Science Fiction Studies

#3 = Volume 1, No. 3 =  Spring 1974

Robert M. Philmus

A Dialogue Between Ideaphilos and Philologos (Intended to Prove Little and Clarify Much)

NOTE. In the following dialogue, no correspondence is intended between the fictitious characters therein and any particular students of literature, living or dead. It is admissible, however, to read the general term literature as a surrogate for the more specific science fiction.

The opposite of a true statement is a false statement. But the opposite of a profound truth may be another profound truth. --Niels  Bohr.

Ideaphilos. I confess to being more than a little annoyed with you for your refusal to take sides in my argument with that no-good Idiokrasios over the outright reactionary tendencies of so much modern literature.

Philotogus. I explained to you the reason for my refusal.

I. So you did. And I must say I am a bit more puzzled by it than I was chagrined by your not expressing the sympathy I know you have for my point of view. What is this distinction between criticism and interpretation that so obsesses you?

P. It is, my dear Ideaphilos, quite simple, really. Criticism, as I see the enterprise, orients itself primarily and overtly towards value judgments, which may have--in a more or less narrow sense of the terms--a moral, esthetic, or ideological basis--and bias. As an interpreter, on the other hand, I aim principally at understanding literature rather than imposing normative criteria on it.

I. You will, I hope, excuse the bluntness of my observing that what you say is as naive as it is pretentious. Surely this pretense of neutrality on your part is just that: a pretense. You will not be so disingenuous as to deny that the interpretative effort is hardly value-free, as you call it.

P. Admittedly, the dividing line between criticism and interpretation is in practice sometimes as obscure--or obscured--as that separating pedantry from precision. Still, from the fact that the distinction is not always clear it is fallacious to infer that it altogether doesn't exist. You will not contend that it is pointless to distinguish music from noise merely on the grounds that the one occasionally modulates into the other?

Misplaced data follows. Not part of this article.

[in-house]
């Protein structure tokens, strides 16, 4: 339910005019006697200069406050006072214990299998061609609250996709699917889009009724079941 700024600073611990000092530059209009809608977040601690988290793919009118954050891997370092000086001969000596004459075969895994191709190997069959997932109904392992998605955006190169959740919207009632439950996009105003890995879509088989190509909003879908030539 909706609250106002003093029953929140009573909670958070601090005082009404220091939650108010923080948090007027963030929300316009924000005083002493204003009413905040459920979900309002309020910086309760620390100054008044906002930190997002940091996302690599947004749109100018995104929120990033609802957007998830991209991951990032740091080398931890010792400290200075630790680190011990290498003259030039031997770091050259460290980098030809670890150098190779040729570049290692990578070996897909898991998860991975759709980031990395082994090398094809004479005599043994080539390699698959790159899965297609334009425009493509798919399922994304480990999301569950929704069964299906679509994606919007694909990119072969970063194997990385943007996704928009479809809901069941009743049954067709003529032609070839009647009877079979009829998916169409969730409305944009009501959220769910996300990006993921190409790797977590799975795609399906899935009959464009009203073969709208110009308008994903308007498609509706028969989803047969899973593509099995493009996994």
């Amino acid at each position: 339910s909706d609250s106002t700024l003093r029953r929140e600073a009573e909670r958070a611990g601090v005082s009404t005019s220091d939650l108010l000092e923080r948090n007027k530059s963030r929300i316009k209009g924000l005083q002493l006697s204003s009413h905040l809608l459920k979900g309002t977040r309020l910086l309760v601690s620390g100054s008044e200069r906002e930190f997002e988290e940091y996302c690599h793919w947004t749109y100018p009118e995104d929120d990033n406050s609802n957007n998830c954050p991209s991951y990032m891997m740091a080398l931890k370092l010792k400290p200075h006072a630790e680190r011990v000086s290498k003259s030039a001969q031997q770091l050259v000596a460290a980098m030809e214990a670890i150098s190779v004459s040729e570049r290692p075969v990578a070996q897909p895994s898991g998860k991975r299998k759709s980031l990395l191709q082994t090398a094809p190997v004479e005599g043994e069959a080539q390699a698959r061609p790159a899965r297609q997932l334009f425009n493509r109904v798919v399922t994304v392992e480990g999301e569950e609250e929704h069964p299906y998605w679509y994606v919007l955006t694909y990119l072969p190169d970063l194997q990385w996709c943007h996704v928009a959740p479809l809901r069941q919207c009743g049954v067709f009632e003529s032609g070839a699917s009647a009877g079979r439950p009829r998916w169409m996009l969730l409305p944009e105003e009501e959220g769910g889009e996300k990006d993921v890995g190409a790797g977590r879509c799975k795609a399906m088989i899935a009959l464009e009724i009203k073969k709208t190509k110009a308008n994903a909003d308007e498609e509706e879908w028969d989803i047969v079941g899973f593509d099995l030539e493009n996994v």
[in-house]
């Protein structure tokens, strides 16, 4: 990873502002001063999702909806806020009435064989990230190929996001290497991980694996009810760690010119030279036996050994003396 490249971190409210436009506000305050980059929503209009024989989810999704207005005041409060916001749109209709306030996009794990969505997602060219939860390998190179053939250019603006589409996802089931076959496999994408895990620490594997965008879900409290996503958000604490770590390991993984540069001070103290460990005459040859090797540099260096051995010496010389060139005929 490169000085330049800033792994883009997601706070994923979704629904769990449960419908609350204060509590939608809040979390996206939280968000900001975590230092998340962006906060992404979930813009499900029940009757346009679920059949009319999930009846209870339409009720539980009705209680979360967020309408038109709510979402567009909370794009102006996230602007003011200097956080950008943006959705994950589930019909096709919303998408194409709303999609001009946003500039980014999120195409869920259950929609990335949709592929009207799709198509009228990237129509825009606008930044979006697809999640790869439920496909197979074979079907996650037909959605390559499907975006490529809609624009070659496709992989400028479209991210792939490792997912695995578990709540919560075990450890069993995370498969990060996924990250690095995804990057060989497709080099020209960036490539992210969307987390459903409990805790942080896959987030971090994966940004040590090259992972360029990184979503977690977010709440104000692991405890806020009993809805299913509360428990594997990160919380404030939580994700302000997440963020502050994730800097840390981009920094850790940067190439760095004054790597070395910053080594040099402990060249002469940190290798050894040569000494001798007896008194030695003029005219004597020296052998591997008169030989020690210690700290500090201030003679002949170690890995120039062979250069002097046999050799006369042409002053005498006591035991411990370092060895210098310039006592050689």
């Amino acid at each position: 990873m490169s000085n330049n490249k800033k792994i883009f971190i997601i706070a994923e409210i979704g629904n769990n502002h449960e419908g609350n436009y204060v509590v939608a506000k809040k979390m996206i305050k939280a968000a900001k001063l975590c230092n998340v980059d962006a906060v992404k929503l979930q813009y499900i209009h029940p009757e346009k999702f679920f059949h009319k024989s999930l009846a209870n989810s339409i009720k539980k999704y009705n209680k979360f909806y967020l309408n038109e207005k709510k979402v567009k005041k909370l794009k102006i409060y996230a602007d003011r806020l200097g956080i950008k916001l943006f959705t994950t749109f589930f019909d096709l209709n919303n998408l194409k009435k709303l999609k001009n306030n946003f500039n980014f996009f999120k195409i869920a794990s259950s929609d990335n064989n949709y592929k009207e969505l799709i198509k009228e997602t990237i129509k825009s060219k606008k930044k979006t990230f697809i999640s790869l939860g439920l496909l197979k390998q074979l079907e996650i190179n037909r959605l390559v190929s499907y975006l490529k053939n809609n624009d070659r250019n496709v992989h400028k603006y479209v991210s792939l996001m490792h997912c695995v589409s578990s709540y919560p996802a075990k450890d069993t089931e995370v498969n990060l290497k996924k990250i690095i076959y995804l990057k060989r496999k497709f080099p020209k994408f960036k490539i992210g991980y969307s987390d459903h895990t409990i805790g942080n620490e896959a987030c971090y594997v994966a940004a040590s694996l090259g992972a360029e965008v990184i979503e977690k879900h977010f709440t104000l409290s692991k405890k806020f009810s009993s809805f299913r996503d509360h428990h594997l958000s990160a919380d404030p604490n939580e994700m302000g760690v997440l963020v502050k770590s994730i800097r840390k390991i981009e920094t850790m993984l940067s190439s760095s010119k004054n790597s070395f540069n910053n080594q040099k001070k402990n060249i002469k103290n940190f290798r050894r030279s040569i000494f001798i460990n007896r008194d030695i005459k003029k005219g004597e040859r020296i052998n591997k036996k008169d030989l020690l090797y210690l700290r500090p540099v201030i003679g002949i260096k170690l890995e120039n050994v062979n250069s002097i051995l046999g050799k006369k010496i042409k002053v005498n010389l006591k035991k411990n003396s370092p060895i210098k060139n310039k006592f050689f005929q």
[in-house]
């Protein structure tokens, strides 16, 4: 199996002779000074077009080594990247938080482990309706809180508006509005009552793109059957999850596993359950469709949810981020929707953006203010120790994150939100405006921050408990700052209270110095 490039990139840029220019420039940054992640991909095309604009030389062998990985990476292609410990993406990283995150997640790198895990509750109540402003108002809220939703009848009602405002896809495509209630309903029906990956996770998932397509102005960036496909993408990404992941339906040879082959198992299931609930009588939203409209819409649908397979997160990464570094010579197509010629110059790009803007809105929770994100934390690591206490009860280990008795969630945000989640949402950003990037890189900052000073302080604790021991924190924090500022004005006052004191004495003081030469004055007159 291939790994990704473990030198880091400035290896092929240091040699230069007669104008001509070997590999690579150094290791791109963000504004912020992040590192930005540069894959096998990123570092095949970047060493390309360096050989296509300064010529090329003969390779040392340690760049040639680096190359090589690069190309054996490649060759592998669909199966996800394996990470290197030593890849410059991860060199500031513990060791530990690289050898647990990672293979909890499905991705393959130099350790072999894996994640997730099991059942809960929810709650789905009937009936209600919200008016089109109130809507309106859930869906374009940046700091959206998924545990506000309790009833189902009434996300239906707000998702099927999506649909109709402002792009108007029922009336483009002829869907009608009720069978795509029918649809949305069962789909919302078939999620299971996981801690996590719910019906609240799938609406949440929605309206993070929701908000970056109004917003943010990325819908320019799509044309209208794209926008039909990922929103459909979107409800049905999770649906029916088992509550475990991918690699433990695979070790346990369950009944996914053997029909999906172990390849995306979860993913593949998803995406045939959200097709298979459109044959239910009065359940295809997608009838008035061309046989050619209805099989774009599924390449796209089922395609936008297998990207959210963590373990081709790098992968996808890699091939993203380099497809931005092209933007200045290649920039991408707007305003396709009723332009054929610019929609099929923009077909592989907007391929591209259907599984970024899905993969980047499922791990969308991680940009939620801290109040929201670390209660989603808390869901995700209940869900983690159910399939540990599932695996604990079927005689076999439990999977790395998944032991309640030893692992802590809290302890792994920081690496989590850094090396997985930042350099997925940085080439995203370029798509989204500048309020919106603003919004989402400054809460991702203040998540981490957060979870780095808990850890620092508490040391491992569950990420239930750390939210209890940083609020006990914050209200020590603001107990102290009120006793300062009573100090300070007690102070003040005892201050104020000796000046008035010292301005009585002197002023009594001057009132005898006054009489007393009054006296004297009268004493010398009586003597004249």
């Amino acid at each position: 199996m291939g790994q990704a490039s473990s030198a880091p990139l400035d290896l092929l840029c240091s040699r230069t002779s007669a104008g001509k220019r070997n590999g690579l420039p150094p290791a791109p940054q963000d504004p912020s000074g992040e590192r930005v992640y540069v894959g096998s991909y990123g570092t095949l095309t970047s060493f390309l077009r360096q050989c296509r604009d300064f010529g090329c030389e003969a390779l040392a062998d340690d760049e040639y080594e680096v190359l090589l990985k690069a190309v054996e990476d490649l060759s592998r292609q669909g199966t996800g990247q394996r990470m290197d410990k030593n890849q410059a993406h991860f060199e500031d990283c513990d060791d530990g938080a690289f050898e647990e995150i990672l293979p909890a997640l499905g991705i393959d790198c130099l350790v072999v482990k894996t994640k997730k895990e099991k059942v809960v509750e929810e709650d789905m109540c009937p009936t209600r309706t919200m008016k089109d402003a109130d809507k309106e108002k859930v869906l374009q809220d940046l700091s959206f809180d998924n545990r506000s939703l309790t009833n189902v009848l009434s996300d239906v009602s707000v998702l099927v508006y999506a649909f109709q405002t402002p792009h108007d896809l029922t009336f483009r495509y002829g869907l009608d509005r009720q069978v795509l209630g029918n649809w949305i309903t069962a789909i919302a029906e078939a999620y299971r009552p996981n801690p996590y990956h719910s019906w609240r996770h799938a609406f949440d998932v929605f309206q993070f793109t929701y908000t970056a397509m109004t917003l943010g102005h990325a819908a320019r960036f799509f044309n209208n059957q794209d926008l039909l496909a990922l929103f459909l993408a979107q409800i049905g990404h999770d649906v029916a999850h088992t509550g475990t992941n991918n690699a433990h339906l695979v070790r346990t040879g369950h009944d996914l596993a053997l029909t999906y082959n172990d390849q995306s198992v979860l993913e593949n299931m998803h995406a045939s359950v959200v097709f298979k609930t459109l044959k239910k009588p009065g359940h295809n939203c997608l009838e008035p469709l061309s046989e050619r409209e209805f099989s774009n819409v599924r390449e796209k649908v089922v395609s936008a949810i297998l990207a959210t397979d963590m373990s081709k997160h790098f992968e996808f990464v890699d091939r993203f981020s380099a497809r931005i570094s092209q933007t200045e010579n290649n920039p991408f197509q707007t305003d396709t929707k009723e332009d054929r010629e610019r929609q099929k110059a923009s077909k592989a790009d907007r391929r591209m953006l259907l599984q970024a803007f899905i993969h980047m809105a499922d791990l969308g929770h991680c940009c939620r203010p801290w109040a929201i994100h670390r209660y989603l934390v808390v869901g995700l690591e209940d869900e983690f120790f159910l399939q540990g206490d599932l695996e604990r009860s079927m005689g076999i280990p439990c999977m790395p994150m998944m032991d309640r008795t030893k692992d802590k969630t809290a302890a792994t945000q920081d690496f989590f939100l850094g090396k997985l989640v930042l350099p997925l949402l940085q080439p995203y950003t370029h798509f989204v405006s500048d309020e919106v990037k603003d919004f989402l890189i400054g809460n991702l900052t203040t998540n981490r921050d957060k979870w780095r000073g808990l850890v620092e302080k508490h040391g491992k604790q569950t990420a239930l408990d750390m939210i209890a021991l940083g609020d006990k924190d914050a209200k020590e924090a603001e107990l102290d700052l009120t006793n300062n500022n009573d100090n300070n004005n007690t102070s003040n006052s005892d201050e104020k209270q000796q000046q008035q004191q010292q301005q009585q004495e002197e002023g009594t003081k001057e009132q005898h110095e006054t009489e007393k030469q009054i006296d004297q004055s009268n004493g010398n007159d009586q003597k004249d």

I. Is that to say you concede the difference to be a matter of degree rather than of kind?

P. If you wish.

I. Well then, let me press the point. What is the degree of difference between criticism and interpretation? Surely if you elect to give your time and attention to a work of literature you imply judgment of value? And if you choose to attend to this work rather than that you are making a normative discrimination?

P. True enough.

I. In which case, your professed neutrality is really hypocritical. You assume certain values but don't bring them out into the open.

P. If a hypocrite is anyone who assumes some things without explicitly saying what they are, I shall have to accept the epithet. And indeed it is true that the profession of neutrality is a hypocritical evasion in all too many instances. But I did not claim, you may recall, that an interpreter is neutral: what I said is that the interpreter, unlike the critic, does not deal in overt value judgments. Moreover, if I am a hypocrite, you may be one also--or something worse.

I. What do you mean?

P. Exactly this: you admit that you have a weakness for literature that is good by literary standards? That just as I have some sympathy for your politics you have some for my aesthetics (excuse my using the terms loosely; we both understand that epistemology, ethics, and aesthetics tend to shade into one another)?